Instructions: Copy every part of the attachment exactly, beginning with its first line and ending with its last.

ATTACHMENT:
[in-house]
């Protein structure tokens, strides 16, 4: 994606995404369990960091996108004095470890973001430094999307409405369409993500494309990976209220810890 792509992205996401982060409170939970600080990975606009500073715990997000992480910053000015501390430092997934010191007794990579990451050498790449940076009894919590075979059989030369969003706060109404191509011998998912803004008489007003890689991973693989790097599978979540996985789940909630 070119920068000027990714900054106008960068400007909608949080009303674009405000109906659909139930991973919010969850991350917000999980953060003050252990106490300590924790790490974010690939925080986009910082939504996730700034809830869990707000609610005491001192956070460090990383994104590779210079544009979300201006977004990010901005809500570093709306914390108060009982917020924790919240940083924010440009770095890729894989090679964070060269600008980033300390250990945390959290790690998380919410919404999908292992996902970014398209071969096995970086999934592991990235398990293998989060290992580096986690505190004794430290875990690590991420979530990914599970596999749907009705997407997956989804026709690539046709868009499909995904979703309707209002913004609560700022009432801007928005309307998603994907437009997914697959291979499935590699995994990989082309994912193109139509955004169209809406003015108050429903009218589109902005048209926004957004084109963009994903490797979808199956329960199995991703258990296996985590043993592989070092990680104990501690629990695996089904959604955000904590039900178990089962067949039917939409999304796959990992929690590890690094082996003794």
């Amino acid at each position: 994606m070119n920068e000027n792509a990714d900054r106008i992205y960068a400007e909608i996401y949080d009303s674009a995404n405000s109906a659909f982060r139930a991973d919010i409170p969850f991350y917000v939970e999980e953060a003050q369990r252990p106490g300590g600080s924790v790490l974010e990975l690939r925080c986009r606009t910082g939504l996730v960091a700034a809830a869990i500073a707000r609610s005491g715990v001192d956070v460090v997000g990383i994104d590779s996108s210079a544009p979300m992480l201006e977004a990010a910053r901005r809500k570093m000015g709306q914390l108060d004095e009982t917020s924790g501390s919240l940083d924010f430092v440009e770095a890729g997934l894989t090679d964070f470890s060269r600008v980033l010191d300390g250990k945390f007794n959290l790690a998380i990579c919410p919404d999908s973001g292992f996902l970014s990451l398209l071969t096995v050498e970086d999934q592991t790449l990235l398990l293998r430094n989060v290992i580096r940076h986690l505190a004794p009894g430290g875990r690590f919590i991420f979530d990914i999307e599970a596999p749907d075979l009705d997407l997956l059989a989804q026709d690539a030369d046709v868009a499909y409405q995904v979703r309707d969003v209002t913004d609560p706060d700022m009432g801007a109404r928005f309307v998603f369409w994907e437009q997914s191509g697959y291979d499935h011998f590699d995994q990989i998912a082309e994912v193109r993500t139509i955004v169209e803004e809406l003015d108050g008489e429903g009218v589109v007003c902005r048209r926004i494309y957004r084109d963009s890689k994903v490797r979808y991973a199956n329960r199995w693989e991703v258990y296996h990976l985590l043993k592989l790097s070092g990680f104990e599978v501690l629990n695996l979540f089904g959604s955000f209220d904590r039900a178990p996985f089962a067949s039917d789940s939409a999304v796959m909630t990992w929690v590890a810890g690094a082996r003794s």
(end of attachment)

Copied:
[in-house]
């Protein structure tokens, strides 16, 4: 994606995404369990960091996108004095470890973001430094999307409405369409993500494309990976209220810890 792509992205996401982060409170939970600080990975606009500073715990997000992480910053000015501390430092997934010191007794990579990451050498790449940076009894919590075979059989030369969003706060109404191509011998998912803004008489007003890689991973693989790097599978979540996985789940909630 070119920068000027990714900054106008960068400007909608949080009303674009405000109906659909139930991973919010969850991350917000999980953060003050252990106490300590924790790490974010690939925080986009910082939504996730700034809830869990707000609610005491001192956070460090990383994104590779210079544009979300201006977004990010901005809500570093709306914390108060009982917020924790919240940083924010440009770095890729894989090679964070060269600008980033300390250990945390959290790690998380919410919404999908292992996902970014398209071969096995970086999934592991990235398990293998989060290992580096986690505190004794430290875990690590991420979530990914599970596999749907009705997407997956989804026709690539046709868009499909995904979703309707209002913004609560700022009432801007928005309307998603994907437009997914697959291979499935590699995994990989082309994912193109139509955004169209809406003015108050429903009218589109902005048209926004957004084109963009994903490797979808199956329960199995991703258990296996985590043993592989070092990680104990501690629990695996089904959604955000904590039900178990089962067949039917939409999304796959990992929690590890690094082996003794």
């Amino acid at each position: 994606m070119n920068e000027n792509a990714d900054r106008i992205y960068a400007e909608i996401y949080d009303s674009a995404n405000s109906a659909f982060r139930a991973d919010i409170p969850f991350y917000v939970e999980e953060a003050q369990r252990p106490g300590g600080s924790v790490l974010e990975l690939r925080c986009r606009t910082g939504l996730v960091a700034a809830a869990i500073a707000r609610s005491g715990v001192d956070v460090v997000g990383i994104d590779s996108s210079a544009p979300m992480l201006e977004a990010a910053r901005r809500k570093m000015g709306q914390l108060d004095e009982t917020s924790g501390s919240l940083d924010f430092v440009e770095a890729g997934l894989t090679d964070f470890s060269r600008v980033l010191d300390g250990k945390f007794n959290l790690a998380i990579c919410p919404d999908s973001g292992f996902l970014s990451l398209l071969t096995v050498e970086d999934q592991t790449l990235l398990l293998r430094n989060v290992i580096r940076h986690l505190a004794p009894g430290g875990r690590f919590i991420f979530d990914i999307e599970a596999p749907d075979l009705d997407l997956l059989a989804q026709d690539a030369d046709v868009a499909y409405q995904v979703r309707d969003v209002t913004d609560p706060d700022m009432g801007a109404r928005f309307v998603f369409w994907e437009q997914s191509g697959y291979d499935h011998f590699d995994q990989i998912a082309e994912v193109r993500t139509i955004v169209e803004e809406l003015d108050g008489e429903g009218v589109v007003c902005r048209r926004i494309y957004r084109d963009s890689k994903v490797r979808y991973a199956n329960r199995w693989e991703v258990y296996h990976l985590l043993k592989l790097s070092g990680f104990e599978v501690l629990n695996l979540f089904g959604s955000f209220d904590r039900a178990p996985f089962a067949s039917d789940s939409a999304v796959m909630t990992w929690v590890a810890g690094a082996r003794s």